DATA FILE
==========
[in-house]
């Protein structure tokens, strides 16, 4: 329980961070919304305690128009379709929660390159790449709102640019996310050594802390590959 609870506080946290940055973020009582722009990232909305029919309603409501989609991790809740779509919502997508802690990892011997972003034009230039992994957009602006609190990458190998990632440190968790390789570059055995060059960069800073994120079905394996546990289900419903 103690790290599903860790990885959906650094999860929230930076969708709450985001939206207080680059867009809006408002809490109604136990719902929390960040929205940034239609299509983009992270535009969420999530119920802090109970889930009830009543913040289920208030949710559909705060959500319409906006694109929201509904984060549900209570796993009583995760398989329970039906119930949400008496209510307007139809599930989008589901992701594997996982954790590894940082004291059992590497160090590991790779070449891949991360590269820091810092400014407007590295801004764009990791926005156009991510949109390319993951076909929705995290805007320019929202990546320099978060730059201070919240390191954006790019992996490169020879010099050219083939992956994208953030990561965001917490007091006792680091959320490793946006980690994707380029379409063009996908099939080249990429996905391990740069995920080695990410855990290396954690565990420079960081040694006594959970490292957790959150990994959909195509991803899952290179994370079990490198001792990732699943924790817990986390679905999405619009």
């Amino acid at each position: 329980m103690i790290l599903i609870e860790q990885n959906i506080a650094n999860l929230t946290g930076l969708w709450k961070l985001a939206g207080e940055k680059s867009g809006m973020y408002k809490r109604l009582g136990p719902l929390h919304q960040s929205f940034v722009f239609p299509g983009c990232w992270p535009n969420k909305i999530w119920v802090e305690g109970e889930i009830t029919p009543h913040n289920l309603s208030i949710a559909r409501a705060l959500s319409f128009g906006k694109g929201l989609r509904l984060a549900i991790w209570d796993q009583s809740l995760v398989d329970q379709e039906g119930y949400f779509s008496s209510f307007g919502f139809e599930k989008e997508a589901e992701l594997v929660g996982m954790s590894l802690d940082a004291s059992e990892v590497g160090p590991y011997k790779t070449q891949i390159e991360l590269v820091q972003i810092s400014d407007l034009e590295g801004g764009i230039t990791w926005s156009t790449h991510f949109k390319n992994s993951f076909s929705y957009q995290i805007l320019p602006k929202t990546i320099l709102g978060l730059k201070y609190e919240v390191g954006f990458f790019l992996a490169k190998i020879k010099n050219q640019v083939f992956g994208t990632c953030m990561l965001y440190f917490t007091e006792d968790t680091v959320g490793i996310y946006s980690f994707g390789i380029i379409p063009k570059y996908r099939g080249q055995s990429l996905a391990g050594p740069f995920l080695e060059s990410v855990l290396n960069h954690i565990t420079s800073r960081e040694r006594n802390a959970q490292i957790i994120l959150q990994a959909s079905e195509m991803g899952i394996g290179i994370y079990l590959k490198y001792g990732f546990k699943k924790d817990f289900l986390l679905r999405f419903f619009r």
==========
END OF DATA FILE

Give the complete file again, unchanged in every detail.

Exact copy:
[in-house]
């Protein structure tokens, strides 16, 4: 329980961070919304305690128009379709929660390159790449709102640019996310050594802390590959 609870506080946290940055973020009582722009990232909305029919309603409501989609991790809740779509919502997508802690990892011997972003034009230039992994957009602006609190990458190998990632440190968790390789570059055995060059960069800073994120079905394996546990289900419903 103690790290599903860790990885959906650094999860929230930076969708709450985001939206207080680059867009809006408002809490109604136990719902929390960040929205940034239609299509983009992270535009969420999530119920802090109970889930009830009543913040289920208030949710559909705060959500319409906006694109929201509904984060549900209570796993009583995760398989329970039906119930949400008496209510307007139809599930989008589901992701594997996982954790590894940082004291059992590497160090590991790779070449891949991360590269820091810092400014407007590295801004764009990791926005156009991510949109390319993951076909929705995290805007320019929202990546320099978060730059201070919240390191954006790019992996490169020879010099050219083939992956994208953030990561965001917490007091006792680091959320490793946006980690994707380029379409063009996908099939080249990429996905391990740069995920080695990410855990290396954690565990420079960081040694006594959970490292957790959150990994959909195509991803899952290179994370079990490198001792990732699943924790817990986390679905999405619009």
């Amino acid at each position: 329980m103690i790290l599903i609870e860790q990885n959906i506080a650094n999860l929230t946290g930076l969708w709450k961070l985001a939206g207080e940055k680059s867009g809006m973020y408002k809490r109604l009582g136990p719902l929390h919304q960040s929205f940034v722009f239609p299509g983009c990232w992270p535009n969420k909305i999530w119920v802090e305690g109970e889930i009830t029919p009543h913040n289920l309603s208030i949710a559909r409501a705060l959500s319409f128009g906006k694109g929201l989609r509904l984060a549900i991790w209570d796993q009583s809740l995760v398989d329970q379709e039906g119930y949400f779509s008496s209510f307007g919502f139809e599930k989008e997508a589901e992701l594997v929660g996982m954790s590894l802690d940082a004291s059992e990892v590497g160090p590991y011997k790779t070449q891949i390159e991360l590269v820091q972003i810092s400014d407007l034009e590295g801004g764009i230039t990791w926005s156009t790449h991510f949109k390319n992994s993951f076909s929705y957009q995290i805007l320019p602006k929202t990546i320099l709102g978060l730059k201070y609190e919240v390191g954006f990458f790019l992996a490169k190998i020879k010099n050219q640019v083939f992956g994208t990632c953030m990561l965001y440190f917490t007091e006792d968790t680091v959320g490793i996310y946006s980690f994707g390789i380029i379409p063009k570059y996908r099939g080249q055995s990429l996905a391990g050594p740069f995920l080695e060059s990410v855990l290396n960069h954690i565990t420079s800073r960081e040694r006594n802390a959970q490292i957790i994120l959150q990994a959909s079905e195509m991803g899952i394996g290179i994370y079990l590959k490198y001792g990732f546990k699943k924790d817990f289900l986390l679905r999405f419903f619009r």